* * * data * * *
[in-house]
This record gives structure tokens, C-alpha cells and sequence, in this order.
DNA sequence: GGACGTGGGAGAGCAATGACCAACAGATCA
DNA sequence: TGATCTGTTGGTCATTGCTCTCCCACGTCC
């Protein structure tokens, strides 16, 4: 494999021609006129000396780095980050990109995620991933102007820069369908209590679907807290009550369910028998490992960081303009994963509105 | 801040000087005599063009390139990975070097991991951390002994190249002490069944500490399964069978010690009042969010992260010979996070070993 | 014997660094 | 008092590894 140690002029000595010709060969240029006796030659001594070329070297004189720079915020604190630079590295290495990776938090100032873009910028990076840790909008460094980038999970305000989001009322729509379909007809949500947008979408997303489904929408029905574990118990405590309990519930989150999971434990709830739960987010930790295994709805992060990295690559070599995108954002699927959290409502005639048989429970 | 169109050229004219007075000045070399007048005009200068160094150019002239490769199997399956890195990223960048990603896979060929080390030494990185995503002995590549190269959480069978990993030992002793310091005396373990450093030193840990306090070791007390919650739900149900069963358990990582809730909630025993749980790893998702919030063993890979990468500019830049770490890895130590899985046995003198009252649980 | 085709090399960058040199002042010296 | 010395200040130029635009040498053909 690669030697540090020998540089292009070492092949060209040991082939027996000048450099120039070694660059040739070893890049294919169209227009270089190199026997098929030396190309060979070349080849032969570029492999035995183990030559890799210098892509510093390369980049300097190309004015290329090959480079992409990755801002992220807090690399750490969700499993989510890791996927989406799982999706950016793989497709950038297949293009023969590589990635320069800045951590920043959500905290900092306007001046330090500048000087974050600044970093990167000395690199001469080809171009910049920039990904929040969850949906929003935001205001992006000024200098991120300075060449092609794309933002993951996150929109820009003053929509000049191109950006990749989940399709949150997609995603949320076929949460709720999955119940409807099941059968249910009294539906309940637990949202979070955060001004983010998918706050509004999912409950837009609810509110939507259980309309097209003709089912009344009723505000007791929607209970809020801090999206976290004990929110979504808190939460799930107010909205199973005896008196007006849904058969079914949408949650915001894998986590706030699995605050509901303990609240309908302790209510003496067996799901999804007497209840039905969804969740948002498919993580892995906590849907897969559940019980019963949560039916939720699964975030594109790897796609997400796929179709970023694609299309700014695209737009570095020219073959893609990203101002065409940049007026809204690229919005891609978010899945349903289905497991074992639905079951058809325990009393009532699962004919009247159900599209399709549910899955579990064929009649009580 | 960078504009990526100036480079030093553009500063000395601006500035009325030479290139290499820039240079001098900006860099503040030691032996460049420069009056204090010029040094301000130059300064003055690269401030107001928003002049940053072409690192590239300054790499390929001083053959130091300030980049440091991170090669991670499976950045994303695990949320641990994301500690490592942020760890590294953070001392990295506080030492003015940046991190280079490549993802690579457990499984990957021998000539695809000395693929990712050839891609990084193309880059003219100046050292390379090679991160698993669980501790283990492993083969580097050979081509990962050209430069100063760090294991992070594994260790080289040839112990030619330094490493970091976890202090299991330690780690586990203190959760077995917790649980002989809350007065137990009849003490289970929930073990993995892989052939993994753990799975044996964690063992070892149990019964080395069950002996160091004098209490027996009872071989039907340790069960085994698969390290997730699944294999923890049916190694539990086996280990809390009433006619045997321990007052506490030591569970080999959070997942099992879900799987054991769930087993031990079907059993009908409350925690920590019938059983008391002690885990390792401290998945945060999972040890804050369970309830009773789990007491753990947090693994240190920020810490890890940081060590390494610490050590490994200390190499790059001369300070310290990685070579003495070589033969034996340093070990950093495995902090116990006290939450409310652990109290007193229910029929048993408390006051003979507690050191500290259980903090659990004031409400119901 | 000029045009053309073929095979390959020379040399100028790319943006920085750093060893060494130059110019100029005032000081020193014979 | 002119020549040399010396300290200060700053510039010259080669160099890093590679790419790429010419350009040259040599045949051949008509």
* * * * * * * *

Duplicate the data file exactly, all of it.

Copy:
[in-house]
This record gives structure tokens, C-alpha cells and sequence, in this order.
DNA sequence: GGACGTGGGAGAGCAATGACCAACAGATCA
DNA sequence: TGATCTGTTGGTCATTGCTCTCCCACGTCC
């Protein structure tokens, strides 16, 4: 494999021609006129000396780095980050990109995620991933102007820069369908209590679907807290009550369910028998490992960081303009994963509105 | 801040000087005599063009390139990975070097991991951390002994190249002490069944500490399964069978010690009042969010992260010979996070070993 | 014997660094 | 008092590894 140690002029000595010709060969240029006796030659001594070329070297004189720079915020604190630079590295290495990776938090100032873009910028990076840790909008460094980038999970305000989001009322729509379909007809949500947008979408997303489904929408029905574990118990405590309990519930989150999971434990709830739960987010930790295994709805992060990295690559070599995108954002699927959290409502005639048989429970 | 169109050229004219007075000045070399007048005009200068160094150019002239490769199997399956890195990223960048990603896979060929080390030494990185995503002995590549190269959480069978990993030992002793310091005396373990450093030193840990306090070791007390919650739900149900069963358990990582809730909630025993749980790893998702919030063993890979990468500019830049770490890895130590899985046995003198009252649980 | 085709090399960058040199002042010296 | 010395200040130029635009040498053909 690669030697540090020998540089292009070492092949060209040991082939027996000048450099120039070694660059040739070893890049294919169209227009270089190199026997098929030396190309060979070349080849032969570029492999035995183990030559890799210098892509510093390369980049300097190309004015290329090959480079992409990755801002992220807090690399750490969700499993989510890791996927989406799982999706950016793989497709950038297949293009023969590589990635320069800045951590920043959500905290900092306007001046330090500048000087974050600044970093990167000395690199001469080809171009910049920039990904929040969850949906929003935001205001992006000024200098991120300075060449092609794309933002993951996150929109820009003053929509000049191109950006990749989940399709949150997609995603949320076929949460709720999955119940409807099941059968249910009294539906309940637990949202979070955060001004983010998918706050509004999912409950837009609810509110939507259980309309097209003709089912009344009723505000007791929607209970809020801090999206976290004990929110979504808190939460799930107010909205199973005896008196007006849904058969079914949408949650915001894998986590706030699995605050509901303990609240309908302790209510003496067996799901999804007497209840039905969804969740948002498919993580892995906590849907897969559940019980019963949560039916939720699964975030594109790897796609997400796929179709970023694609299309700014695209737009570095020219073959893609990203101002065409940049007026809204690229919005891609978010899945349903289905497991074992639905079951058809325990009393009532699962004919009247159900599209399709549910899955579990064929009649009580 | 960078504009990526100036480079030093553009500063000395601006500035009325030479290139290499820039240079001098900006860099503040030691032996460049420069009056204090010029040094301000130059300064003055690269401030107001928003002049940053072409690192590239300054790499390929001083053959130091300030980049440091991170090669991670499976950045994303695990949320641990994301500690490592942020760890590294953070001392990295506080030492003015940046991190280079490549993802690579457990499984990957021998000539695809000395693929990712050839891609990084193309880059003219100046050292390379090679991160698993669980501790283990492993083969580097050979081509990962050209430069100063760090294991992070594994260790080289040839112990030619330094490493970091976890202090299991330690780690586990203190959760077995917790649980002989809350007065137990009849003490289970929930073990993995892989052939993994753990799975044996964690063992070892149990019964080395069950002996160091004098209490027996009872071989039907340790069960085994698969390290997730699944294999923890049916190694539990086996280990809390009433006619045997321990007052506490030591569970080999959070997942099992879900799987054991769930087993031990079907059993009908409350925690920590019938059983008391002690885990390792401290998945945060999972040890804050369970309830009773789990007491753990947090693994240190920020810490890890940081060590390494610490050590490994200390190499790059001369300070310290990685070579003495070589033969034996340093070990950093495995902090116990006290939450409310652990109290007193229910029929048993408390006051003979507690050191500290259980903090659990004031409400119901 | 000029045009053309073929095979390959020379040399100028790319943006920085750093060893060494130059110019100029005032000081020193014979 | 002119020549040399010396300290200060700053510039010259080669160099890093590679790419790429010419350009040259040599045949051949008509």